15 days of notice sufficient for court to hear plea to the jurisdiction says Dallas Court of Appeals
Thornton v. City of Plano, Texas, 05-14-01120-CV (Tex. App. – Dallas, November 2, 2015).
This is a gender discrimination/retaliation case where the Dallas Court of Appeals affirmed the order granting the City’s plea to the jurisdiction.
Thorton was a Plano police officer who complained her supervisor made gender-based comments towards her. The PD conducted an administrative inquiry but the inquiry was closed without findings or resolution when the supervisor transferred out of Thornton’s chain of command. A year later Thorton filed a written complaint against her former supervisor for actions which occurred prior to his transfer. The PD conducted another investigation, exonerated the supervisor on two claims and determined the remaining claim could not be sustained or but could not be declared unfounded. Later Thorton received a written reprimand relating to her involvement and implications with an unrelated event between two other officers. Thorton asserted the reprimand was retaliation for her gender-based claims. After the administrative phase, Thorton filed suit against the City. The City filed a plea to the jurisdiction along with a motion for summary judgment. The court granting the plea.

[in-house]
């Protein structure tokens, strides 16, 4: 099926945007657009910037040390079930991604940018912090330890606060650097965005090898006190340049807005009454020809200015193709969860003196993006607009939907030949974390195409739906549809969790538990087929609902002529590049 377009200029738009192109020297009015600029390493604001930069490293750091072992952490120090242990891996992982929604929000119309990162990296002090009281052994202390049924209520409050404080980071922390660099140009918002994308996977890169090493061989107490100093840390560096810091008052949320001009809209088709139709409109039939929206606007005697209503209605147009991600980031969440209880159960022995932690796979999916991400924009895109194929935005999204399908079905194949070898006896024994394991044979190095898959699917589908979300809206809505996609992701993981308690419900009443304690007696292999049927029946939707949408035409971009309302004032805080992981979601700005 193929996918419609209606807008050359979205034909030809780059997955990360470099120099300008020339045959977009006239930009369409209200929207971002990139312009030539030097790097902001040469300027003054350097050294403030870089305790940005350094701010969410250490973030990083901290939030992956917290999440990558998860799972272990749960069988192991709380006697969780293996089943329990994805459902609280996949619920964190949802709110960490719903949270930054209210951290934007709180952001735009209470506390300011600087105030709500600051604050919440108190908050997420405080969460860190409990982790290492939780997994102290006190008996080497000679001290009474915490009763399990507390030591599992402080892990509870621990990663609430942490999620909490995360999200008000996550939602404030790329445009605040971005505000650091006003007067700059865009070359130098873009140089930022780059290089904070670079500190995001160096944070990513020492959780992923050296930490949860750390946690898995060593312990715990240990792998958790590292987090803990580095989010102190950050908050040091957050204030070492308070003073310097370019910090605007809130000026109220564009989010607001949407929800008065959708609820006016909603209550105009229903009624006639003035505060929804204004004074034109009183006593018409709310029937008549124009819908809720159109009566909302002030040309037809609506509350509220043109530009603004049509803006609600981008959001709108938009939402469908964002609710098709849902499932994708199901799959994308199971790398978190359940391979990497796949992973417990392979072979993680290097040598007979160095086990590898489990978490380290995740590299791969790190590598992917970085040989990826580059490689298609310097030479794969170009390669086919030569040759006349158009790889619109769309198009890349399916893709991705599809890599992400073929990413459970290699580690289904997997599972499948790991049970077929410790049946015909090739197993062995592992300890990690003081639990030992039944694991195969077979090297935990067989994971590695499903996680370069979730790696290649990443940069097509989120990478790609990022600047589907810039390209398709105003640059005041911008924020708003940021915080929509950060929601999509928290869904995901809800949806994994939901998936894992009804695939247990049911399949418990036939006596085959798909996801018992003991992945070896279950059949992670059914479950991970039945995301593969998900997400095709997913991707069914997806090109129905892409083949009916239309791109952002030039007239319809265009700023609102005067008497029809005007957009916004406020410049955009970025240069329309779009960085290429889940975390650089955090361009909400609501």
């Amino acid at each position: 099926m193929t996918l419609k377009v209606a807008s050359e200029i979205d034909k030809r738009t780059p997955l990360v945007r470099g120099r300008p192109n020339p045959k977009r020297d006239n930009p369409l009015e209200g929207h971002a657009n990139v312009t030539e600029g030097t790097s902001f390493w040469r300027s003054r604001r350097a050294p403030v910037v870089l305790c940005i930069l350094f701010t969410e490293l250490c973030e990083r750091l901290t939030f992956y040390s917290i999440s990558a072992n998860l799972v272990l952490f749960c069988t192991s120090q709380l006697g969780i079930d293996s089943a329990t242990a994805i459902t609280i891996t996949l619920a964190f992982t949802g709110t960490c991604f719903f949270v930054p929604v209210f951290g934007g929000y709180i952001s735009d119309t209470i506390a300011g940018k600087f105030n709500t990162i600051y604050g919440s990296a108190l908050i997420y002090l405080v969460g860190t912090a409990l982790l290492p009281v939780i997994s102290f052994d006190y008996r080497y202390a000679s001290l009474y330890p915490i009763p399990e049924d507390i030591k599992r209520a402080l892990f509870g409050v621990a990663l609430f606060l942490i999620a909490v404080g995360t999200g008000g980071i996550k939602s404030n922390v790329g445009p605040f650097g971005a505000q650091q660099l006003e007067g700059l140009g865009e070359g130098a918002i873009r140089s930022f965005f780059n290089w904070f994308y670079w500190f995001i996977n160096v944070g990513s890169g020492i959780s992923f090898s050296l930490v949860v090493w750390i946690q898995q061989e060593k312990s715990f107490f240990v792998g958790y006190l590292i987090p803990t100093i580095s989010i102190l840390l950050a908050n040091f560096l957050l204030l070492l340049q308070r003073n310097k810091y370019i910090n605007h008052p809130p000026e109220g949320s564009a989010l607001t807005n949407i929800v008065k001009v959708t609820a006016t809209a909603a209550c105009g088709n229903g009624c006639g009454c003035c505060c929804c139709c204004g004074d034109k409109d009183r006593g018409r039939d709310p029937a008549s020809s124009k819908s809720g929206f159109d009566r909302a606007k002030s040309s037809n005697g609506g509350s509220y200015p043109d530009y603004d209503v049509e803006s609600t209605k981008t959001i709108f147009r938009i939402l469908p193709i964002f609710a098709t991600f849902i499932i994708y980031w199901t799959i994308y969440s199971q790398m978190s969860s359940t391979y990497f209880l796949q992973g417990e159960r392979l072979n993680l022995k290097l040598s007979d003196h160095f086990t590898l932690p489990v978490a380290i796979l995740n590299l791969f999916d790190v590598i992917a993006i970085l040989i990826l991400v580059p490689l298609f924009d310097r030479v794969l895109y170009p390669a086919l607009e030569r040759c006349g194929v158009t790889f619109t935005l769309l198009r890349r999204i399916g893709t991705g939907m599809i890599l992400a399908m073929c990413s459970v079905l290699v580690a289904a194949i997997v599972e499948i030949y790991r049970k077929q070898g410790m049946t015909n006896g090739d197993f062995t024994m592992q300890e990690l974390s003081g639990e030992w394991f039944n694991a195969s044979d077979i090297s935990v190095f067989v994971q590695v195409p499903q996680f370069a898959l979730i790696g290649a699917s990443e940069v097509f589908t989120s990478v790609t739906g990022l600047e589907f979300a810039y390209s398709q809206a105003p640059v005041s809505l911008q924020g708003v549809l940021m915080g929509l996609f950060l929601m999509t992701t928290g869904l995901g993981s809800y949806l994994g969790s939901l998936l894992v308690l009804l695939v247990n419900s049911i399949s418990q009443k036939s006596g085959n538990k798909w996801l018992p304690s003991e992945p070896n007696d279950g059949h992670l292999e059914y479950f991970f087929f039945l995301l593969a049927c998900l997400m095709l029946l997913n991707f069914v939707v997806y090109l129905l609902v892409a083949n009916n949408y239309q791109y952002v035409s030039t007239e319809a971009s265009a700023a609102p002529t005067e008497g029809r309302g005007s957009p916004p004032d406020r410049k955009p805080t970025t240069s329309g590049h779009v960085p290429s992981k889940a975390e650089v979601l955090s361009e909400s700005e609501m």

In her first two issues, Thornton complains of inadequate notice of the basis for the City’s plea to the jurisdiction and the hearing on same. Thornton’s complaints regarding notice are based on the fact the City filed its plea to the jurisdiction with its motion for summary judgment, asserting a lack of 21 days of notice before the hearing. However, the notice received specifically noted only the plea to the jurisdiction would be heard, not the MSJ. After reviewing the record, the court held it was not an abuse of discretion to hear the plea with 15 days of notice and the notice provided was sufficient. Thorton also did not preserve her objections to the evidence attached to the plea. Finally, no pleading amendments could rectify the lack of jurisdictional elements and the City was not required to file special exceptions. Thorton was not entitled to replead. As a result, the plea was properly granted.
If you would like to read this opinion click here. Panel: Justice Lang-Miers, Justice Brown and Justice Schenck. Memorandum Opinion by Justice Schenck. The attorney listed for Thorton is William J. Dunleavy. The attorneys listed for the City are Eunice Kuo and William W. Krueger III.